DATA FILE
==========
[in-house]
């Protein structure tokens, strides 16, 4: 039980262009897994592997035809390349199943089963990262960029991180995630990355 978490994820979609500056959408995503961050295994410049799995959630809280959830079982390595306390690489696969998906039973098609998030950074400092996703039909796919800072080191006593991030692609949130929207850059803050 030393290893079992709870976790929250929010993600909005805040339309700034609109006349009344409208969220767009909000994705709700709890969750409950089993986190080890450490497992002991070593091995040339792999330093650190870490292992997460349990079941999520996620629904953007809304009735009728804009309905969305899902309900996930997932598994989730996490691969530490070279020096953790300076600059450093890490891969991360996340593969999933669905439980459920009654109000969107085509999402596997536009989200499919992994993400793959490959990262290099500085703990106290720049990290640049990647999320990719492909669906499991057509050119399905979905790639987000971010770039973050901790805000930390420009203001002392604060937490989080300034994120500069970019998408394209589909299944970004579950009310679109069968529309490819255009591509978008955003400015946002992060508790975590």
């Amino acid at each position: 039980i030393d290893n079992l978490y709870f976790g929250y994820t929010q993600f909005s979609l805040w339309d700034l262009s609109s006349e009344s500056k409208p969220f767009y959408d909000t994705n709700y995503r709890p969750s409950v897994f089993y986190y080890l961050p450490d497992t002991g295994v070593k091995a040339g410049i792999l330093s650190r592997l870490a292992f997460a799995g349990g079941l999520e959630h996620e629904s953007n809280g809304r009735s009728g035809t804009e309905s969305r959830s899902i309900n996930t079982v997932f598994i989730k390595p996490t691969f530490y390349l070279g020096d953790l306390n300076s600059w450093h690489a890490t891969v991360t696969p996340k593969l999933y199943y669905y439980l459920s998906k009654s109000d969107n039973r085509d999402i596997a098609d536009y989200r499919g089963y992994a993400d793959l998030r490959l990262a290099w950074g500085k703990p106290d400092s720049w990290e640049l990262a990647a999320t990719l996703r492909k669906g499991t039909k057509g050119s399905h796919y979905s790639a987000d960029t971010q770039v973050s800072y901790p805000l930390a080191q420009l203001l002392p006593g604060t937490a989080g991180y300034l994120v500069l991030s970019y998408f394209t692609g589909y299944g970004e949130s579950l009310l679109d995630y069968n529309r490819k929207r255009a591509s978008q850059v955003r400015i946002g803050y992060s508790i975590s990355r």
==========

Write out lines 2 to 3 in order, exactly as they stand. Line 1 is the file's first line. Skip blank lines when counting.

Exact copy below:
């Protein structure tokens, strides 16, 4: 039980262009897994592997035809390349199943089963990262960029991180995630990355 978490994820979609500056959408995503961050295994410049799995959630809280959830079982390595306390690489696969998906039973098609998030950074400092996703039909796919800072080191006593991030692609949130929207850059803050 030393290893079992709870976790929250929010993600909005805040339309700034609109006349009344409208969220767009909000994705709700709890969750409950089993986190080890450490497992002991070593091995040339792999330093650190870490292992997460349990079941999520996620629904953007809304009735009728804009309905969305899902309900996930997932598994989730996490691969530490070279020096953790300076600059450093890490891969991360996340593969999933669905439980459920009654109000969107085509999402596997536009989200499919992994993400793959490959990262290099500085703990106290720049990290640049990647999320990719492909669906499991057509050119399905979905790639987000971010770039973050901790805000930390420009203001002392604060937490989080300034994120500069970019998408394209589909299944970004579950009310679109069968529309490819255009591509978008955003400015946002992060508790975590």
């Amino acid at each position: 039980i030393d290893n079992l978490y709870f976790g929250y994820t929010q993600f909005s979609l805040w339309d700034l262009s609109s006349e009344s500056k409208p969220f767009y959408d909000t994705n709700y995503r709890p969750s409950v897994f089993y986190y080890l961050p450490d497992t002991g295994v070593k091995a040339g410049i792999l330093s650190r592997l870490a292992f997460a799995g349990g079941l999520e959630h996620e629904s953007n809280g809304r009735s009728g035809t804009e309905s969305r959830s899902i309900n996930t079982v997932f598994i989730k390595p996490t691969f530490y390349l070279g020096d953790l306390n300076s600059w450093h690489a890490t891969v991360t696969p996340k593969l999933y199943y669905y439980l459920s998906k009654s109000d969107n039973r085509d999402i596997a098609d536009y989200r499919g089963y992994a993400d793959l998030r490959l990262a290099w950074g500085k703990p106290d400092s720049w990290e640049l990262a990647a999320t990719l996703r492909k669906g499991t039909k057509g050119s399905h796919y979905s790639a987000d960029t971010q770039v973050s800072y901790p805000l930390a080191q420009l203001l002392p006593g604060t937490a989080g991180y300034l994120v500069l991030s970019y998408f394209t692609g589909y299944g970004e949130s579950l009310l679109d995630y069968n529309r490819k929207r255009a591509s978008q850059v955003r400015i946002g803050y992060s508790i975590s990355r």